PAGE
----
Again, don't know what it's like in Marin county, but from what I've seen/read there is no monolithic "progressive" stance on GMOs or childhood vaccinations, and opposition is far more nuanced then is asserted in the linked post. Seems like an effort to demonize what the person perceives as any progressive movement in the US.

bearly wrote:

SNAP & Welfare programs ~1/8 of the TOTAL national budget. That doesn't include medicare & medicaid, which are another 1/4. That's 3/8 of the total spend - More than 1/2 of tax receipts.

Just about all of that money goes right into the economy--paying for health care (including insurer & hospital chain owner skim), buying food, paying rent, for clothing, etc. Maybe all of the food isn't grown in the US, and most of the clothing isn't made here, but the people are more likely then the wealthy to "buy local" i.e., shop at local businesses.

Charity care at hospitals has decreased since the ACA ("obamacare"), although hospital chains haven't necessarily reduced their charges in recognition of the decrease. As Medicaid expands, hospitals see declines in charity care, self pay | Healthcare Finance News
Health Co-Op Leads Market in Low Rates, but Hospitals Appear to Be Pocketing Savings | The Lund Report

Cinco-X wrote:

You're a chick?

Domesticated birds have internet connections and post on CR?

ResistanceIsFeudal wrote:

ordering stuff online all day to the greater glory of capitalism in gratitude for my participation.

ordering stuff online all day using other people's money/credit cards to the greater glory of capitalism in gratitude for my participation . . . Fixed It For Ya

Oman wrote:

Ebola scare at Pentagon after woman vomits in parking lot

Turns out it was nothing. Apparently, she had just found out what they were paying for toilet seats down there....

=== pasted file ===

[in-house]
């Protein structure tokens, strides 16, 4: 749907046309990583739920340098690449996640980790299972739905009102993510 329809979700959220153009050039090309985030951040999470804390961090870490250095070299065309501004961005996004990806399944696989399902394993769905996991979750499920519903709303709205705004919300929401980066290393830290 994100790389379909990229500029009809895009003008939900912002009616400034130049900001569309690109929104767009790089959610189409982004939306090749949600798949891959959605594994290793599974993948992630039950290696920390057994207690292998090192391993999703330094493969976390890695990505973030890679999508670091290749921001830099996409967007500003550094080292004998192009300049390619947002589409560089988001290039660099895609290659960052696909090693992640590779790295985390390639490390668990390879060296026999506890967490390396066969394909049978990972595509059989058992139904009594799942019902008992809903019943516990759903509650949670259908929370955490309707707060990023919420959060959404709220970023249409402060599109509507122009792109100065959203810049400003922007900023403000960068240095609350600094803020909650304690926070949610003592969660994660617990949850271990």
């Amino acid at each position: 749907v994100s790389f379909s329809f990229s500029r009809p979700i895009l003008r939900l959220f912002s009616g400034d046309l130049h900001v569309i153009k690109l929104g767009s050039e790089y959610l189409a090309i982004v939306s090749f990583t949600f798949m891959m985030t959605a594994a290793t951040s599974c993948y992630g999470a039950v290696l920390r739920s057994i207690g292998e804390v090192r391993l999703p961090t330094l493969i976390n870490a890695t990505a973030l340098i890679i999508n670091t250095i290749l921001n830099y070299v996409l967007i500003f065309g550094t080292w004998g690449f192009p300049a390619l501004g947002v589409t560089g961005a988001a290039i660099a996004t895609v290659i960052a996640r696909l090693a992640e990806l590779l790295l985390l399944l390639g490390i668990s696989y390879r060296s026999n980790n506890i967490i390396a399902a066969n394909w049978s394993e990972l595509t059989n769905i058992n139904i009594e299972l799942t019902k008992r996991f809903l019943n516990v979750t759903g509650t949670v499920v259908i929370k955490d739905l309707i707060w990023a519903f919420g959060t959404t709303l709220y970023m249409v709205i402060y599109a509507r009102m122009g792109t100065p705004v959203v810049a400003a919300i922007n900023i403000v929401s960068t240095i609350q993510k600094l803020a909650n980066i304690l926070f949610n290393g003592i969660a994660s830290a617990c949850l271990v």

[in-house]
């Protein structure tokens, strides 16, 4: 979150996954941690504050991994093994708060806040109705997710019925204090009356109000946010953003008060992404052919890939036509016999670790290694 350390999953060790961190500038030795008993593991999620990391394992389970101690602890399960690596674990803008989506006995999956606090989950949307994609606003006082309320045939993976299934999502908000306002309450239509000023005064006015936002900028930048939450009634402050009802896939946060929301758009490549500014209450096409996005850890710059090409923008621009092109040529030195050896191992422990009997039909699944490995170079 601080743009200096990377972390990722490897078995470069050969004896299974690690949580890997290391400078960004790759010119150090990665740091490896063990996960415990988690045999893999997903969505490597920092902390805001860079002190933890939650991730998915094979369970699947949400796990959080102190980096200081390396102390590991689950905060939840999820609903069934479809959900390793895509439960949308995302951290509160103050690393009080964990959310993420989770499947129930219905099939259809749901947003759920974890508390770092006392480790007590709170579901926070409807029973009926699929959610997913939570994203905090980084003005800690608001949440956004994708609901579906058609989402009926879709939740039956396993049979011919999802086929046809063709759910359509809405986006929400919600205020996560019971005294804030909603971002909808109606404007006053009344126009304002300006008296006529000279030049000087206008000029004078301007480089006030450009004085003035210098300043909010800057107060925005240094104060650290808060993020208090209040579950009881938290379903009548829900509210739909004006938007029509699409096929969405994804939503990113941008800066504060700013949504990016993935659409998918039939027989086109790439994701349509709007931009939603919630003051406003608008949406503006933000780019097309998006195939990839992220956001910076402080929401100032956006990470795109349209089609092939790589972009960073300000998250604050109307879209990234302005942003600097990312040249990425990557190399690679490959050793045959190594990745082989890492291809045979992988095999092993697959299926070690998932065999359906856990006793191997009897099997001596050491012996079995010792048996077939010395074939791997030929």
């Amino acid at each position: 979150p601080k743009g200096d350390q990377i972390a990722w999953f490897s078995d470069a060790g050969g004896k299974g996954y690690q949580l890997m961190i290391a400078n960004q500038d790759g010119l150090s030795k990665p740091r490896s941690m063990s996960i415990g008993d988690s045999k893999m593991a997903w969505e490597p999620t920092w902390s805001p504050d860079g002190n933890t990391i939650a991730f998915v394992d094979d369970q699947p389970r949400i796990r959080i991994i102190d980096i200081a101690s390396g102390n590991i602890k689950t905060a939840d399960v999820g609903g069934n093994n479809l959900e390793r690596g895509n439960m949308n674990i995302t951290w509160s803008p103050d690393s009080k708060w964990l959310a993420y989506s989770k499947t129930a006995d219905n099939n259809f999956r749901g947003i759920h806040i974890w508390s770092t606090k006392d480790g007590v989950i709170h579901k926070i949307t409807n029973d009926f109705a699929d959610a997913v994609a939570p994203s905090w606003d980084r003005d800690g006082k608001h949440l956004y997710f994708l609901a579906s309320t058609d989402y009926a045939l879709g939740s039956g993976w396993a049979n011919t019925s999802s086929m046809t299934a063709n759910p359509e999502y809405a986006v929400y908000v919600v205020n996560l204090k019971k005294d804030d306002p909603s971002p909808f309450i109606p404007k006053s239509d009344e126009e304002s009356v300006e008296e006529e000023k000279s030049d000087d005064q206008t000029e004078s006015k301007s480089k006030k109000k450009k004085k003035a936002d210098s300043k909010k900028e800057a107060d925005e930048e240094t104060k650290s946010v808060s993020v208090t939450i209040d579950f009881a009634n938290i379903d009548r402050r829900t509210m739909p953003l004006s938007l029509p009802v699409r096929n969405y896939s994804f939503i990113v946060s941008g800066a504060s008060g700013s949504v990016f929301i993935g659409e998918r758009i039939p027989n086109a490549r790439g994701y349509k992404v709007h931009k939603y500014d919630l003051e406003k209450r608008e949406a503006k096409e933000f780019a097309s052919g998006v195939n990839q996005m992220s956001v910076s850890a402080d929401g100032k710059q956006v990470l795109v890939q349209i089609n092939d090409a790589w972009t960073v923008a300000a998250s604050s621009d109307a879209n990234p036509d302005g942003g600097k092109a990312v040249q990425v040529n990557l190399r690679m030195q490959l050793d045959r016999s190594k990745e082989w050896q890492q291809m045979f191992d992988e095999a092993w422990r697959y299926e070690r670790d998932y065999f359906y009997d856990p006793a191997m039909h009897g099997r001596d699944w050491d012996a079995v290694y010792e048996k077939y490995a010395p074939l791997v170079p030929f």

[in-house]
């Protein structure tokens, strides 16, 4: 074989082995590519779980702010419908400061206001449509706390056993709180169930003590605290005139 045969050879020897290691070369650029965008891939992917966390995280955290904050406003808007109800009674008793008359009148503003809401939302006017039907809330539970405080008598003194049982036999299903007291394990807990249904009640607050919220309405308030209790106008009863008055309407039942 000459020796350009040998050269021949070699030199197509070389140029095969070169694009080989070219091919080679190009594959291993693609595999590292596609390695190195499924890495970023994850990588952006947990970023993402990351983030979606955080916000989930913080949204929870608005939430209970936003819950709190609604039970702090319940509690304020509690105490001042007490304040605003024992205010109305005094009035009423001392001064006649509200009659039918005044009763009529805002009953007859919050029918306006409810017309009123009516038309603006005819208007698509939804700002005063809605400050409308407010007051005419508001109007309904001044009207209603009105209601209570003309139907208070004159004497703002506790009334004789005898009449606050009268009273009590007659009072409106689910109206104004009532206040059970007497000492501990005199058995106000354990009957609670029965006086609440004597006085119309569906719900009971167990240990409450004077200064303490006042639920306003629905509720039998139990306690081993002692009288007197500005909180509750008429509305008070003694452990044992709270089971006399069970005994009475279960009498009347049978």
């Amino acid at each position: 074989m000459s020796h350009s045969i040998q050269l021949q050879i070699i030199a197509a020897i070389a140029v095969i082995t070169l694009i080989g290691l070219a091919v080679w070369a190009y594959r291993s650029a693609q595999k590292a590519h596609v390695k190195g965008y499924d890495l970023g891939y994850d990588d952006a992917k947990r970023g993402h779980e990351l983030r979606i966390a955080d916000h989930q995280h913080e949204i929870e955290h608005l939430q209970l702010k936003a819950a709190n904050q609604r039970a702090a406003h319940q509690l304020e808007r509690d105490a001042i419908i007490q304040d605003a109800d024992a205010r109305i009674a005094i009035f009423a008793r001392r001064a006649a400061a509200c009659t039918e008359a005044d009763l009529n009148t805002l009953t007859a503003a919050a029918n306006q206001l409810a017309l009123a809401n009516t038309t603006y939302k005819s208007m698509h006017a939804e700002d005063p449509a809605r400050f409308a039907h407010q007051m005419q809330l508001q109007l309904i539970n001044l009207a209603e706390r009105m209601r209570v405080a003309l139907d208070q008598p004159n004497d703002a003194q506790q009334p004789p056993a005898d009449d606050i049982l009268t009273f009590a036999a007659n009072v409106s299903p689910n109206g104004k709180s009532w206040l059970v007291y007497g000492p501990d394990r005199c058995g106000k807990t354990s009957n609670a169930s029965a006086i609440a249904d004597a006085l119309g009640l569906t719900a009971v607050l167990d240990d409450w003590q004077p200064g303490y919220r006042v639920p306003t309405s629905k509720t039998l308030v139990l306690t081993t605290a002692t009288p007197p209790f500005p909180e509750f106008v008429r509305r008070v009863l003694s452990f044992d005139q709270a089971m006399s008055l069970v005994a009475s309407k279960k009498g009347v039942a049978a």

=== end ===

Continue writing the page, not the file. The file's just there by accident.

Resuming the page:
It will only get worse once the flu season gets going, since vomiting, fever, can be symptoms of the flu as well as Ebola.

Given how the corporate media seems to function these days, I wonder what else is happening (is the TPP coming up for vote?) that fostering hysteria re: Ebola in the US/focusing on the possible inadequacy of a for-profit medical treatment system in screening for a new (to the US) & serious illness, avoids coverage of..

Like EPA approval of Dow's Enlist (cross-licensed w/Monsanto), or rolling out of 2,4-D (component of Agent Orange) "Ready" GMO soy & corn. Or the TPP. Or maybe a new invasion?

dilbert dogbert wrote:

are they covered by wealthy elite.

Mostly, maybe a few of the H of R people aren't. So, all members of Congress too. No need for the bloviators to travel.

Antipodes wrote:

Restrict travel of all Americans until the US has proven to be free from new cases of ebola for 42 days after the last known infection.

Include all members of the military, CIA/NSA/contractors & wealthy elite & I agree.

Comrade Scott wrote:

I don't see anybodying PAYING street sweepers.

In the "good old days" they did it for tips, Crossing sweeper - Wikipedia, the free encyclopedia

"In the mid-nineteenth century, New York was struck by an epidemic of children working and living on the streets. According to the Matsell Report and accounts from middle-class observers, there were thousands of children working as peddlers, baggage handlers, crossing sweepers, or petty criminals.

Many of these children were the offspring of immigrants, mostly from Ireland and Germany, who flooded into New York in the 1840s and 1850s. These parents, struggling to survive in the city, sent children out to work or worked such long hours themselves that their children went unsupervised. Some children lived on the street, sleeping in boxes or occasionally in cheap lodging houses, having no homes or families to return to. Others spent all day working on the streets before returning to their families." Page not found | History of Poverty & Homelessness in NYC

bearly wrote:

This makes a lot of sense. Do travelers from West Africa, regardless of their route, carry passports and/or visas ?